Gov't might have to intervene in exchange rate, says PM adviser

"The economy will be facing many months of negative growth here and abroad, but we are getting close to the bottom of the crisis."

Ori Yogev 88 248 (photo credit: Ariel Jerozolimski)
Ori Yogev 88 248
(photo credit: Ariel Jerozolimski)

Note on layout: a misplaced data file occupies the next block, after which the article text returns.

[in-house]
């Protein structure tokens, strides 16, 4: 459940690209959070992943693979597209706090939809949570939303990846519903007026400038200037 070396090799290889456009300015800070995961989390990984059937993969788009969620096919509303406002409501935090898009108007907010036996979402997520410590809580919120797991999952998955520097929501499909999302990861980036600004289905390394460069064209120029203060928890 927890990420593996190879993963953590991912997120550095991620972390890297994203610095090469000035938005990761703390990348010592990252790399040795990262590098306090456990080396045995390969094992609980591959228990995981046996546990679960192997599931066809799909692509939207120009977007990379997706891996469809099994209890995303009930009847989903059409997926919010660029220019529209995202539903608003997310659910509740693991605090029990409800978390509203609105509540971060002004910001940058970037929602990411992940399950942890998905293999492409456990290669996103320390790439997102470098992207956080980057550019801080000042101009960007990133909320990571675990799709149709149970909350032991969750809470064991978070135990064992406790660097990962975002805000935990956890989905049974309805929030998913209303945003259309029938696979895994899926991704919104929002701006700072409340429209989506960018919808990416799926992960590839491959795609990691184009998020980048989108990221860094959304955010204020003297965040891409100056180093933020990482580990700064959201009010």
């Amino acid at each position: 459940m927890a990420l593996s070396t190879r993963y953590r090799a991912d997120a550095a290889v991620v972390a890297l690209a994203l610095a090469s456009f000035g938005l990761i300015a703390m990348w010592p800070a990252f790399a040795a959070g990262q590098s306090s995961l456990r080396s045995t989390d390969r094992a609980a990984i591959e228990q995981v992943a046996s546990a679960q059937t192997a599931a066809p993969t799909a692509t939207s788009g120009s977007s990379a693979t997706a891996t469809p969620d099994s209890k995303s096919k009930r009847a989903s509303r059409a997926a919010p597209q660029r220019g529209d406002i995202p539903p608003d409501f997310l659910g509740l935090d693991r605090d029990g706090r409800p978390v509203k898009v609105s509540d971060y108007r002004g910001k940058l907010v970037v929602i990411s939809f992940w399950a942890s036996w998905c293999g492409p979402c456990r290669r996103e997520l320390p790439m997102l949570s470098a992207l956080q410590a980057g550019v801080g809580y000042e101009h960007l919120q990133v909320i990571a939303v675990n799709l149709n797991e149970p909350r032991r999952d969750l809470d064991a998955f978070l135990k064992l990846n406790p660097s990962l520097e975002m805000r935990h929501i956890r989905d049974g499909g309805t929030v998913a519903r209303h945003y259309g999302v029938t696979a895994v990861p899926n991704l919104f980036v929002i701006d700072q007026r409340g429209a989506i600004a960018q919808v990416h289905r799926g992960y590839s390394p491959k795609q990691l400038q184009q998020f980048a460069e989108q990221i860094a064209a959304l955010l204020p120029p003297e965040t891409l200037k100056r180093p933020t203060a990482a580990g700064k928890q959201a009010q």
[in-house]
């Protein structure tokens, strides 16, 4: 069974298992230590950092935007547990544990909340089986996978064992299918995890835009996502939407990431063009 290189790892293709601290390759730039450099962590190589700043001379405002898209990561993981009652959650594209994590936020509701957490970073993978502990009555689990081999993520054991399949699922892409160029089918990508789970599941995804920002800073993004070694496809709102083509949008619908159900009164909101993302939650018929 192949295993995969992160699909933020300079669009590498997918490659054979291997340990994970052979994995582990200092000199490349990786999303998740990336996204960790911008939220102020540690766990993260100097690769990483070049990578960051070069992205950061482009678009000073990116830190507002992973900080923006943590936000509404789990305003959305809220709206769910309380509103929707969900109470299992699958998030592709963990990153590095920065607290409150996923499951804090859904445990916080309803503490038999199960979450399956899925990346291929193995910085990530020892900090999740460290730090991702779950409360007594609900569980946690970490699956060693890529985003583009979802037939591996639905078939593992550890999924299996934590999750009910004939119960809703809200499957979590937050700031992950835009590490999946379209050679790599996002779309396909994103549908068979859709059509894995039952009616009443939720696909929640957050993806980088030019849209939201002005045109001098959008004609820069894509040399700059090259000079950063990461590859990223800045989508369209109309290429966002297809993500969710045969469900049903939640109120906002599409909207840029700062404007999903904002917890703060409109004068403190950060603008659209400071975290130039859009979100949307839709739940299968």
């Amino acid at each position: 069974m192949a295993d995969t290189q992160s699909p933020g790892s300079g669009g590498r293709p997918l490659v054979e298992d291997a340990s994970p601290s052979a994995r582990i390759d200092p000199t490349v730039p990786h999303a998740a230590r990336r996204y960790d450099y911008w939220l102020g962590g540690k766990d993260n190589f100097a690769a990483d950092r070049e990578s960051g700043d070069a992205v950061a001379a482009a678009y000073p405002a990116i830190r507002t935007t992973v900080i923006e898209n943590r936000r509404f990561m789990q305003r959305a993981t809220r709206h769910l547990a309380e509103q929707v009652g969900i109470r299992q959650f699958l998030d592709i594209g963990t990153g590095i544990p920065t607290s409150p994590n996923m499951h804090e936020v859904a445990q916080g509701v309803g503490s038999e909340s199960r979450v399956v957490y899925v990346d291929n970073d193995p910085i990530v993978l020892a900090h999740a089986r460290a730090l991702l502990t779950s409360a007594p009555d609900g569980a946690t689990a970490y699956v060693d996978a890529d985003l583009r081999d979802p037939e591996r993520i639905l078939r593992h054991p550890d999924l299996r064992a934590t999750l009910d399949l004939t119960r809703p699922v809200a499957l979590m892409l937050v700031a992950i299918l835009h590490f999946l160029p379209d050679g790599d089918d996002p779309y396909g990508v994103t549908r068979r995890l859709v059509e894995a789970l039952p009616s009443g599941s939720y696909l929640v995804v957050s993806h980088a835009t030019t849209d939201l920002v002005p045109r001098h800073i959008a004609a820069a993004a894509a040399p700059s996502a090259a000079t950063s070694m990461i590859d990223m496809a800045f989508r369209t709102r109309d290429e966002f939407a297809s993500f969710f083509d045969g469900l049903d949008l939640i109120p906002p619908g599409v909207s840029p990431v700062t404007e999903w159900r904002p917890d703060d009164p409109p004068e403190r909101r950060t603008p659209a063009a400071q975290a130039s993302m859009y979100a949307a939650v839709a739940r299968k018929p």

The government might have to intervene in the foreign exchange market should the shekel-dollar exchange rate continue to drop below last year's record levels, said Prime Minister Binyamin Netanyahu's economic adviser on Tuesday. "It would be a macroeconomic disaster if the shekel-dollar exchange rate would fall below NIS 3.50. We will not let the exchange rate drop to the low levels seen last year," said Ori Yogev, chairman of the National Economic Council, at the Calcalist economic conference in Tel Aviv on Tuesday. "A high exchange rate represents a crucial engine of growth for the economy because of its strong impact on exports. The Bank of Israel is doing what must be done to keep the rate at a supportable level, but if this is not enough the government will need to find instruments intervene." The Bank of Israel has indicated that it would consider stronger involvement in the foreign exchange market should the shekel-dollar exchange rate continue to drop sharply. Following the comments by Yogev, the shekel-dollar exchange rate gained 0.6 percent, closing at a representative rate of NIS 3.91 after hitting a five-month low on Monday. Over the past two weeks, the dollar has lost 7% against the shekel as the greenback depreciated against most currencies around the world. "Israeli exports have been hit hard," said Finance Minister Yuval Steinitz at the conference. "In addition, the dollar has been depreciating against the shekel. For the time being the Bank of Israel is dealing with this situation in an original and rational manner." Yogev, who acted as the prime minister's main negotiator in the agreement with the Histadrut Labor Federation and employer organizations in the 2009-2010 budget deal, said that the economic crisis was deepening, adding that the central bank's forecast of a 1.5% contraction of GDP this year seemed "very optimistic". "Looking ahead, the economy will be facing many months of negative growth here and abroad, but we are getting close to the bottom of the crisis," said Fischer. "We are still not at the point where we can learn the lessons from the crisis. Maybe in about one and a half years we will be able to learn the lessons from this crisis and engage in the reorganization in regulatory systems." Commenting on the management of the banks just a day after forcing out Bank Hapoalim chairman Dan Dankner, Fischer said that it was necessary to strengthen risk controls and corporate governance practice as regulators can not always know everything that is happening within an institution. "Only the bank itself has all the information and the knowledge. If a bank can not manage its risks efficiently there will be trouble one day. If a bank does not know how to manage its corporate governance in a way which we the public demand, problems will arise one day," said Fischer. "Therefore, it is necessary to strengthen the board of directors by increasing the number of independent external directors who bring with them experience in credit risk management." Fischer added that there were a lot of banks who took too much risk. "Risk management needs to be a separate function, with the risk manager reporting directly to the CEO rather than through intermediaries," said Fischer. Also speaking at the conference, Prof. Zohar Goshen, chairman of the Israel Securities Authority, called upon the board of directors of companies to take responsibility over salary and remuneration packages while also creating a closer link between incentives and risk management. "Problematic risk management was one of the major factors causing the failure of financial companies around the world," said Goshen. "Information on risk-taking did not always get to the most relevant places - i.e., the directorate - and in other cases was not entirely understood." As part of a working plan, said Goshen, the ISA was examining alternative regulation models for risk management. "The focus is on imposing supreme responsibility on the directorate to appraise risk management policies," said Goshen. "It is necessary for the directorate to understand the risks faced by the company, formulate a clear policy and endorse guidelines and actively ensure its proper implementation."